Carotenoids provide animals with many fitness benefits through increased mating success, immune function, gamete quality, and antioxidant capacity. Despite these benefits, carotenoids are not utilized equally by all animals, implying trade-offs associated with the pigments; although, few studies have quantified fitness costs of carotenoid pigmentation. Salmon are known for their conspicuous red coloration; however, amongst Chinook salmon (Oncorhynchus tshawytscha), a natural genetic color polymorphism exists (red and white morphs) which results in carotenoid-based color differences in eggs and other tissues. Although the fitness benefit of egg carotenoid content on egg incubation survival has been demonstrated, carotenoid pigmentation also results in highly visible eggs vulnerable to predation. Therefore, although white Chinook salmon eggs experience costs in terms of viability, a potential benefit in terms of reduced predation could help explain the maintenance of the polymorphism. Here, using red and white eggs from wild Chinook salmon, we show that increased carotenoid content of salmon eggs leads to greater predation risk. We found that 2 populations of wild-type rainbow trout (O. mykiss; an ecologically relevant predator) showed a significant bias for red eggs over white eggs under choice experiments, where red eggs were consumed first twice as often and significantly faster than white eggs. Our study suggests that trade-offs between red and white Chinook salmon during the egg stage provide an evolutionary mechanism promoting the maintenance of the unique Chinook salmon color polymorphism in nature, while also, for the first time, demonstrating a direct fitness cost of carotenoids in salmon.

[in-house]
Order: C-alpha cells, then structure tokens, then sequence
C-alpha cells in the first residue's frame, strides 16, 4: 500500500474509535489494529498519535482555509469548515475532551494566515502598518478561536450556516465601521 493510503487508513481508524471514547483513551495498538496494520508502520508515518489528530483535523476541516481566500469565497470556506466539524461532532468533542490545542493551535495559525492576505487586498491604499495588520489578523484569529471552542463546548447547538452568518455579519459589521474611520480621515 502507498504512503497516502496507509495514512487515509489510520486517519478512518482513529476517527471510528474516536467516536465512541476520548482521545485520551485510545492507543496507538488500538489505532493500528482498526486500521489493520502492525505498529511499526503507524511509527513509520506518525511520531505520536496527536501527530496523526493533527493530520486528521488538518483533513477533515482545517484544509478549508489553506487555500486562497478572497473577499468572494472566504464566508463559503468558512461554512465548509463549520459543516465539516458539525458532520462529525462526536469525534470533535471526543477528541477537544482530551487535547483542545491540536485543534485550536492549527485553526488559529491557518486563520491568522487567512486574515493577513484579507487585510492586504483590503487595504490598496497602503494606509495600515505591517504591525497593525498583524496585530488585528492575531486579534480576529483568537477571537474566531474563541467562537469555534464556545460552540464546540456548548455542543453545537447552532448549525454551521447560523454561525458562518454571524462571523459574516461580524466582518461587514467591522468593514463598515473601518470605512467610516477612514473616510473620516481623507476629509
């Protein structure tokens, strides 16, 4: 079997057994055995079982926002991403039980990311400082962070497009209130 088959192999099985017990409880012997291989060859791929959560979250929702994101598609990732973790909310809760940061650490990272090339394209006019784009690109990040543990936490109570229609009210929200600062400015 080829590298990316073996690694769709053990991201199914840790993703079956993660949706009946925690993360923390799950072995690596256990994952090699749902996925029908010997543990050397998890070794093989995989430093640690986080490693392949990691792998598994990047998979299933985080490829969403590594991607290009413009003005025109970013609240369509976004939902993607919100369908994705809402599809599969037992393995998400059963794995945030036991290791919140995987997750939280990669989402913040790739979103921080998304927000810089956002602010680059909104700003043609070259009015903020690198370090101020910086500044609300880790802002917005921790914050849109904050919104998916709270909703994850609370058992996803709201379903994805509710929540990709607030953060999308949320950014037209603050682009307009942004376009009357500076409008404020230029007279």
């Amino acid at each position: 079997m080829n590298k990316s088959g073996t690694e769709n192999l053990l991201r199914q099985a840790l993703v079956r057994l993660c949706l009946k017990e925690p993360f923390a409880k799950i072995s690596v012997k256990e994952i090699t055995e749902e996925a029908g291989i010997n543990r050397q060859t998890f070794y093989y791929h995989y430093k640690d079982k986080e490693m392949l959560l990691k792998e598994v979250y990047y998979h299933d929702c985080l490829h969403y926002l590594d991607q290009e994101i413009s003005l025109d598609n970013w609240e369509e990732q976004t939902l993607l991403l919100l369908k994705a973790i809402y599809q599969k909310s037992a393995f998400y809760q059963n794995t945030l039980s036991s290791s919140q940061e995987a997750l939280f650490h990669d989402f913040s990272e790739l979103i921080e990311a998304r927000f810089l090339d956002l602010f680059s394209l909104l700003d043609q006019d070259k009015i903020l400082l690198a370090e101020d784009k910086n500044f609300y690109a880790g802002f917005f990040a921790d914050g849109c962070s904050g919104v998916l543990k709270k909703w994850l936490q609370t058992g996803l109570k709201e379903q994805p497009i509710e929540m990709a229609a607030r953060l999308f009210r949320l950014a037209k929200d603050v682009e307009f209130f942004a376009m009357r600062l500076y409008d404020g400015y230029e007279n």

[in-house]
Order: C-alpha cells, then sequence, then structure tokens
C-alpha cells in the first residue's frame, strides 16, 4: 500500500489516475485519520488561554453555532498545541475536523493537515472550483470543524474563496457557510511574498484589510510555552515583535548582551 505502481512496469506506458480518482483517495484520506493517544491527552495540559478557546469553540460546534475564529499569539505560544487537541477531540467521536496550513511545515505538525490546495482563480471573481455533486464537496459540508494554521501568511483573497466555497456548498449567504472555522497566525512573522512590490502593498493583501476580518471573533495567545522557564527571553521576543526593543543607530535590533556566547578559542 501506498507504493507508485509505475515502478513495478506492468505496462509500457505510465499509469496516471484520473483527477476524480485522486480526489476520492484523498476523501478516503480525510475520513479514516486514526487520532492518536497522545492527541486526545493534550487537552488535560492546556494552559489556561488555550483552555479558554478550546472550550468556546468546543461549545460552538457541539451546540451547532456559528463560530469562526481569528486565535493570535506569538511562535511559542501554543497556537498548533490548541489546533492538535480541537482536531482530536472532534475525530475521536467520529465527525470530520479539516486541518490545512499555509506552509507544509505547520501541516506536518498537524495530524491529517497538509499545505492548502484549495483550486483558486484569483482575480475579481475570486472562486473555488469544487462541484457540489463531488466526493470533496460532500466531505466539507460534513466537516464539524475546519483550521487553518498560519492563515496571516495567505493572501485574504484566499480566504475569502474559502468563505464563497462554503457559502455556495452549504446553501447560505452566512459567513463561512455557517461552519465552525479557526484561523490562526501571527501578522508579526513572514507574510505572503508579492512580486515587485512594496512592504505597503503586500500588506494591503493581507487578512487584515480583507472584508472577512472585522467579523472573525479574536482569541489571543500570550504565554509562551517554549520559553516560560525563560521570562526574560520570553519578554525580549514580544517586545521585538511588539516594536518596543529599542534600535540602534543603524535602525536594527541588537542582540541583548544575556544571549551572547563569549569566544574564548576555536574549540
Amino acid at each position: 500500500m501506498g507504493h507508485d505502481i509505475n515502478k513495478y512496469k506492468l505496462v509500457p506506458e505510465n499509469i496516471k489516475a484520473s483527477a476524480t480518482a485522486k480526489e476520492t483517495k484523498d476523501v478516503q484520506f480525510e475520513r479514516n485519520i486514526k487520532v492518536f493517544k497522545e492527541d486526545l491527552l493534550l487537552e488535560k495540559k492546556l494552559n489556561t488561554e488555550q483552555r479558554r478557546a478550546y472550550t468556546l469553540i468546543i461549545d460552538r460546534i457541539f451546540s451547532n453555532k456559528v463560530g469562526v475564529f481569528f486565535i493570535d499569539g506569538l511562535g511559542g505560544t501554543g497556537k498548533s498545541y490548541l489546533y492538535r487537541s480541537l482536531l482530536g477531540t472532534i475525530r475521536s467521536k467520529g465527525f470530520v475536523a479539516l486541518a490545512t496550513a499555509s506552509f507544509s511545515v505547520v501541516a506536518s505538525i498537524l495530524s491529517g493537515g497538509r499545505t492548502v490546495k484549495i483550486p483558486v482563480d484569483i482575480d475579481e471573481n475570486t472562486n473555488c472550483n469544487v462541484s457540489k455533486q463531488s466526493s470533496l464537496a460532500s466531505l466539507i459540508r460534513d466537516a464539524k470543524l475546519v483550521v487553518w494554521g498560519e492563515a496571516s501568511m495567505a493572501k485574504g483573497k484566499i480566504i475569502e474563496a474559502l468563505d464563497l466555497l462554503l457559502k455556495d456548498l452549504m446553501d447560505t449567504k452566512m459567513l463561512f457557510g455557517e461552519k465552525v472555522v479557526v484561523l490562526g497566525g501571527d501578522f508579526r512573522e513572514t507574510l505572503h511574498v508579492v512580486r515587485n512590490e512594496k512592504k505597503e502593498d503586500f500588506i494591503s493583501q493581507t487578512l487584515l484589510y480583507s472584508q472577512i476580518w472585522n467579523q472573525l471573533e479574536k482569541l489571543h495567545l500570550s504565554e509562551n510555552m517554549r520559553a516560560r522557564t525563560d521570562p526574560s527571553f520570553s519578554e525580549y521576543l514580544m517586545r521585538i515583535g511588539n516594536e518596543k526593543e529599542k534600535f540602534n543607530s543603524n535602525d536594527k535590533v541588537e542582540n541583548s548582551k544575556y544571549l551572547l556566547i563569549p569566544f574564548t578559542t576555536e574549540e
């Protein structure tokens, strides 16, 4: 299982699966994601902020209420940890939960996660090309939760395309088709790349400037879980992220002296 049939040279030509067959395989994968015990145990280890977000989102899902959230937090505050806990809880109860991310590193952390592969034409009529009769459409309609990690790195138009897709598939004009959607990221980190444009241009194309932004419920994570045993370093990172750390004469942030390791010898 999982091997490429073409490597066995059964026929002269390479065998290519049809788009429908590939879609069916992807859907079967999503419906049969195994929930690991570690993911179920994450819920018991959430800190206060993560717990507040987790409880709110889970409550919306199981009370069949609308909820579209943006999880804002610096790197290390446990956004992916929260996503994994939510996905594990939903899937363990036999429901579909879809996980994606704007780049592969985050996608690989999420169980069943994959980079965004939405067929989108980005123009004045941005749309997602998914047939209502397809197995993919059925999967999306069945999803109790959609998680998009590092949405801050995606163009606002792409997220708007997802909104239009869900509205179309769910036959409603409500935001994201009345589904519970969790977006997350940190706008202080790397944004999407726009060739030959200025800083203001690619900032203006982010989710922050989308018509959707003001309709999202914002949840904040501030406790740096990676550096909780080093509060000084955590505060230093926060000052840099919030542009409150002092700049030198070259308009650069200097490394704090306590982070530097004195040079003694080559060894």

Lehnert, Sarah J.; Devlin, Robert H.; Pitcher, Trevor E.; Semeniuk, Christina A.D.; and Heath, Daniel D., "Redder isn’t always better: cost of carotenoids in Chinook salmon eggs" (2017). Behavioral Ecology, 28, 2, 549-555.
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